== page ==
The FruitGuys, a 10-year-old San Francisco-based business, has made a name for itself delivering fresh produce to offices nationwide. However, the company has been increasingly applauded for its efforts to help its clients adopt a culture of wellness in their workplaces. “Healthy employees make healthy businesses,” says FruitGuys founder and CEO Chris Mittelstaedt.

In the following interview, Betty S. Hui, office manager at Youngman, Ericsson & Low, LLP, shares how The FruitGuys’ approach has made a difference in the culture of her Walnut Creek, CA-based law firm.

Tell us about how things were before The FruitGuys. Would you say there was much of in the way of a health consciousness in the office? 
When I came on board as office manager in 2003, they were eating a lot of junk food – cookies, chocolates and crackers. I was always bringing in my own fruit and vegetables.

We were turning over a lot then, and I thought [having junk food around] was not healthy and was dragging us down. I suppose it started a lot with me. I knew that if I, as office manager, wanted healthy people, I needed to start buying healthy food.

So when did The FruitGuys become a part of your workplace?
I got a flyer from them and called them up. I told them we’re a small company and couldn’t eat these huge crates of produce, and they said it’d be no problem and we could try half a crate. We really connected.

Betty Hui (center right, in red) and her bikers group dig into a FruitGuys crate of fresh fruit during a recent “Bike-to-Work Day.”

Has your relationship expanded beyond the initial services?
Absolutely. I’d say two things have transpired from all this. First, after the staff got the idea I was pushing for wellness, I said, “Look, it couldn’t hurt. Let’s just start consuming some of this fruit instead of all the junk food.” Then people started saying to me that they prefer the fruit to the crackers, cookies and chocolate. That started it, and now they’re always thinking about wellness. They still have their moments of not eating as well, but they’re more likely to think about shaping up and eating a bit better.

The other point was with my workout group, which involves people from other companies. We’d always been pretty healthy, but then The FruitGuys sponsored our group for “Bike-to-Work Day.” Here in San Francisco it’s once a year, and the event’s sponsors provide goodies for the bikers.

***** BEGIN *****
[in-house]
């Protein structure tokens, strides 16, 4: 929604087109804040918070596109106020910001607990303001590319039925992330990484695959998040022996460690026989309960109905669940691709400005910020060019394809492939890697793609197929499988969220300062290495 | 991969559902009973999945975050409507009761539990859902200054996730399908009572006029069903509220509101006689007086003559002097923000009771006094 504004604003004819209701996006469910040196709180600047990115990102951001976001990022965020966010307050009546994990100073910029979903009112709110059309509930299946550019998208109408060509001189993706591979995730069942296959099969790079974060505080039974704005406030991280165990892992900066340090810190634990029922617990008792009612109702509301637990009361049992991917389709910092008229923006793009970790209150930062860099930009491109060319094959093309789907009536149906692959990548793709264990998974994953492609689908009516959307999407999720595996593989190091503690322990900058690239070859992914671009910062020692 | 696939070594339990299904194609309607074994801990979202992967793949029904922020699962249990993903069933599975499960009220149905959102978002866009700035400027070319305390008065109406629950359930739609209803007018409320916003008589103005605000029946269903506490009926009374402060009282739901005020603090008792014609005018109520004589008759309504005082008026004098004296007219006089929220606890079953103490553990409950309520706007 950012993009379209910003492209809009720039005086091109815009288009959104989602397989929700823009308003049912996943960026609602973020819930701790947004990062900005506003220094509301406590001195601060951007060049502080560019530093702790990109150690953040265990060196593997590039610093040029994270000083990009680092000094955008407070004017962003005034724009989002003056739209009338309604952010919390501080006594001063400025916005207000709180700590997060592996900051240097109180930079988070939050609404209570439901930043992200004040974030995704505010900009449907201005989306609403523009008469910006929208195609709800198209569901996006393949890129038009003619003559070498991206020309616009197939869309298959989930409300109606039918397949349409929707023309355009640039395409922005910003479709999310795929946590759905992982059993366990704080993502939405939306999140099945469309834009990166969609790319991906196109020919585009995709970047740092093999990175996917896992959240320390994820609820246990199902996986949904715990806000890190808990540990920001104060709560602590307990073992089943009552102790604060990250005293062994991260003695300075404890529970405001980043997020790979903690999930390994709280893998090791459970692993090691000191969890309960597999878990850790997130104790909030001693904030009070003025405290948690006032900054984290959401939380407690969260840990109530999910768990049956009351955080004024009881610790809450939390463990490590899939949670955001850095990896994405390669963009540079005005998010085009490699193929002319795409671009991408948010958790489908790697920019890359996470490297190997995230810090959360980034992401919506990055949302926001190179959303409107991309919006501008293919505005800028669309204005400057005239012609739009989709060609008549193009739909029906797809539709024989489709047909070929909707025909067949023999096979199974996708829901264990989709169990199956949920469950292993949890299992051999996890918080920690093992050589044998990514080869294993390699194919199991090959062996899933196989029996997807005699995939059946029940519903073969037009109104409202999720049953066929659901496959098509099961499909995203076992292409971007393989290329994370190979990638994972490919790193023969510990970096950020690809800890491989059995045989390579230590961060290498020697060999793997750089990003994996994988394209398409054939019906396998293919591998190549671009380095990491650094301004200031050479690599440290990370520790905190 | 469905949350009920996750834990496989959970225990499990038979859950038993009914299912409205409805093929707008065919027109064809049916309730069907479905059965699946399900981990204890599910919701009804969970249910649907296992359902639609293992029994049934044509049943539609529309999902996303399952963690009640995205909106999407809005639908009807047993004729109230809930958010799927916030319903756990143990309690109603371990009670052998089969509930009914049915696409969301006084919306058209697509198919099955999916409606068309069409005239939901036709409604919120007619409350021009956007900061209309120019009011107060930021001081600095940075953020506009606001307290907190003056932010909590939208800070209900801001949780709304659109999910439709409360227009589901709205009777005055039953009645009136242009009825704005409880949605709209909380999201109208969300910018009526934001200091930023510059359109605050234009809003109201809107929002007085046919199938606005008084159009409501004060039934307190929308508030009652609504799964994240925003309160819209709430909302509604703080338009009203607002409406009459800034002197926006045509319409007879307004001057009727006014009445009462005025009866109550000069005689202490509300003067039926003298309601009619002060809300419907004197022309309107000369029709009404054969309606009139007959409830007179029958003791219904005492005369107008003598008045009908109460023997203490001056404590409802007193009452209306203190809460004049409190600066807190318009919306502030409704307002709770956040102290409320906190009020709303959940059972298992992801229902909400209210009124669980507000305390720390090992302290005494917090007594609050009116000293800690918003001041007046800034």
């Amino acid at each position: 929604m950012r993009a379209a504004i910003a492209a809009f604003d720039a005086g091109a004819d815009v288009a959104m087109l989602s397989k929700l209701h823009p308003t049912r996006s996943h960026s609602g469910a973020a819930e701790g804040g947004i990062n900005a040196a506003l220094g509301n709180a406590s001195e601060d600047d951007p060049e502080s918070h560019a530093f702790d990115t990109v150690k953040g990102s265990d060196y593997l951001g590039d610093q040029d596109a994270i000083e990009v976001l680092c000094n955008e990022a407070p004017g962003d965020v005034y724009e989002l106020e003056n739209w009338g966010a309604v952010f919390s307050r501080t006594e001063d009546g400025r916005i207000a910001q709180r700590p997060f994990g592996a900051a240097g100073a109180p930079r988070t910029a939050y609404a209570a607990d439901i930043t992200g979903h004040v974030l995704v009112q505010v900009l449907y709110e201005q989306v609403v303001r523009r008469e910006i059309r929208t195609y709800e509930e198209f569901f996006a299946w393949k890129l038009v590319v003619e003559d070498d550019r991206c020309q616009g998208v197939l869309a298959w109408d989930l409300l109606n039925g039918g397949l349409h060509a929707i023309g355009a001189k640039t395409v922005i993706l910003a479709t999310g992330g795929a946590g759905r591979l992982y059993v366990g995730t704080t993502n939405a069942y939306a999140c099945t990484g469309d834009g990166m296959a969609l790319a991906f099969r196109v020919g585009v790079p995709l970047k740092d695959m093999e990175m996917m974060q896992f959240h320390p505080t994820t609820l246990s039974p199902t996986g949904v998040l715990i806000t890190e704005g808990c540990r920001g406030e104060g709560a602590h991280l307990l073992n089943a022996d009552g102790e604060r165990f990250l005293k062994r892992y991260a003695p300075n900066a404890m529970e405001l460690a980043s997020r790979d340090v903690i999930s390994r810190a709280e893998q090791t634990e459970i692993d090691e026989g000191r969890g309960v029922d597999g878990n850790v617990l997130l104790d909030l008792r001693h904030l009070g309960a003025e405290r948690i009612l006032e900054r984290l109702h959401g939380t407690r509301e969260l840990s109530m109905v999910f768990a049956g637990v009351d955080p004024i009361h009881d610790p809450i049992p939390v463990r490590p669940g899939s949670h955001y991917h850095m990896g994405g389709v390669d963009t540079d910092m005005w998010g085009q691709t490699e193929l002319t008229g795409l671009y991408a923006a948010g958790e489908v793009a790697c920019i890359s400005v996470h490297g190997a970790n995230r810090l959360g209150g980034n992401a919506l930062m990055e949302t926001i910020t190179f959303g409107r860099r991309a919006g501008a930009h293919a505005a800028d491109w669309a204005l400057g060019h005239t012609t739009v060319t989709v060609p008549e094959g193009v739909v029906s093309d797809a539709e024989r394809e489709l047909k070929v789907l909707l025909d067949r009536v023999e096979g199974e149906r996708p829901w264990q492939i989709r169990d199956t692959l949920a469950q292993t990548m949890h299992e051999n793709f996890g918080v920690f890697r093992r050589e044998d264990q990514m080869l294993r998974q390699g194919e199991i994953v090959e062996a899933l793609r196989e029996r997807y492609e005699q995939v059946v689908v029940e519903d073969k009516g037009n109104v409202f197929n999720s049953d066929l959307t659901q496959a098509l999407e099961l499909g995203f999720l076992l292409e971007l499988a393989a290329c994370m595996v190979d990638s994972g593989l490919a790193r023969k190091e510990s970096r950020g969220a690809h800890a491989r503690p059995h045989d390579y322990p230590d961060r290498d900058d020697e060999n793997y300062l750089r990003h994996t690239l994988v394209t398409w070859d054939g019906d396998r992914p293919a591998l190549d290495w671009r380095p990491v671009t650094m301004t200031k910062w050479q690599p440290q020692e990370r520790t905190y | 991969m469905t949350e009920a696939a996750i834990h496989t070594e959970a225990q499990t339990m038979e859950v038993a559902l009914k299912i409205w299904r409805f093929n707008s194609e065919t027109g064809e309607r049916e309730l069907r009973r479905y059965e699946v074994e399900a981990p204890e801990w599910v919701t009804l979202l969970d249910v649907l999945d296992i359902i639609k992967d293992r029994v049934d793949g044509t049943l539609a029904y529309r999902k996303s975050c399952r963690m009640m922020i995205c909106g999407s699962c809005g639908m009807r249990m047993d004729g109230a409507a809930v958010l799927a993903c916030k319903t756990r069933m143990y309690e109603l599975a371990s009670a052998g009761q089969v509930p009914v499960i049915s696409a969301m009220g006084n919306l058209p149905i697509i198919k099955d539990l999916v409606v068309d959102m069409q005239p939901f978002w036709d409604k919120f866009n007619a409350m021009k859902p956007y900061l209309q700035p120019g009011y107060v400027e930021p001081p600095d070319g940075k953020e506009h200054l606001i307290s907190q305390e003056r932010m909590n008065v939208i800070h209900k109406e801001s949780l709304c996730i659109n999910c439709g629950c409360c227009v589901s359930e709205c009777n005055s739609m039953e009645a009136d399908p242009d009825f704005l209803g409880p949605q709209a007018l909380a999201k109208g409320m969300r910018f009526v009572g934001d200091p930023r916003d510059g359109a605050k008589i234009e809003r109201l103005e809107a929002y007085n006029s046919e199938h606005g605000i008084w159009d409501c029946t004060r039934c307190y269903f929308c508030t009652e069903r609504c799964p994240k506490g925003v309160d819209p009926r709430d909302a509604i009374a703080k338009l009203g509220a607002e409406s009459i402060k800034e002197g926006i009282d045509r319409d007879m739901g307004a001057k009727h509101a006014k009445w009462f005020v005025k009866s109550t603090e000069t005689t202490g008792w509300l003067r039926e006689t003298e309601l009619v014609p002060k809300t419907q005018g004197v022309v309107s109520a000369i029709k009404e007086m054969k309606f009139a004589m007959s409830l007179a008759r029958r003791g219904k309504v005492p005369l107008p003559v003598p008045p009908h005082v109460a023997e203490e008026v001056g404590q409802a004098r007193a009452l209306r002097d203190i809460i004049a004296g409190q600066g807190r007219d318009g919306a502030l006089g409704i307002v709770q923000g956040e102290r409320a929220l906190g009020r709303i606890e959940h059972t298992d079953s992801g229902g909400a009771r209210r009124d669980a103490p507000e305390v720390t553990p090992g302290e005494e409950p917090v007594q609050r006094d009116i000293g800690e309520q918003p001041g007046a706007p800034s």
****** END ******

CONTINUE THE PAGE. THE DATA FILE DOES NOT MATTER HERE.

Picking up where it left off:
My team was going to have to ride earlier than when the official sponsors would be there, so I asked if there was anything The FruitGuys might want to do to support us. They went out of their way, with fruit and T-shirts and pedometers. It was far more than we expected, and the “Bike-to-Work” people were actually blown away.

How did the pedometers factor in? Did they provide guidance on how to use them?
They threw them in because they knew that our group also ran. They work really well for the purpose of staying motivated – seeing how many miles or steps we take.

It started out as a promotion for our bikers group, but they gave us so many that I gave a couple to our secretaries here, and they’re getting into it.

The workplace is often a sedentary environment. Do you feel your experience with The FruitGuys has changed the office, or the attitudes of your co-workers?
Whereas the staff may have, in the past, been very lukewarm to it, since The FruitGuys, it’s just in their consciousness to think about eating more of the healthy stuff. And really, they have changed their diets; they do eat better.

Over the last three years or so, I haven’t stocked a cupboard full of junk food; I’ll buy a box of crackers or a bag of chips every six to eight months. And people don’t miss it. They don’t say, “Gosh, where’s the chocolate?” I think it becomes a way of living after a while – if it’s not there you learn to adjust and adapt to what’s there.

How have these changes affected your team’s productivity? 
I would say I’m not really looking for productivity, I’m looking for excitement. Like when the fruit comes, I’d rather see them excited about new fruit than a box of candy.

But is this justification enough for the cost?
I think so. The partners at our firm see that I’m spending a little more than I used to on all the junk food, but they can also see that people enjoy seeing the crates of healthy food that come in, and the difference it’s made to many of our fitness levels.

What would you say are the difficulties in adopting a program like this? Do you have any advice for others interested in seeing similar changes in their workplace?

The key is to find a key person who is jazzed and enthusiastic about wellness and health. Probably the biggest hurdle for any office, small or large, is finding that key person or several people who definitely want to do this. Once everyone sees the change and results, other people will gravitate to that as well.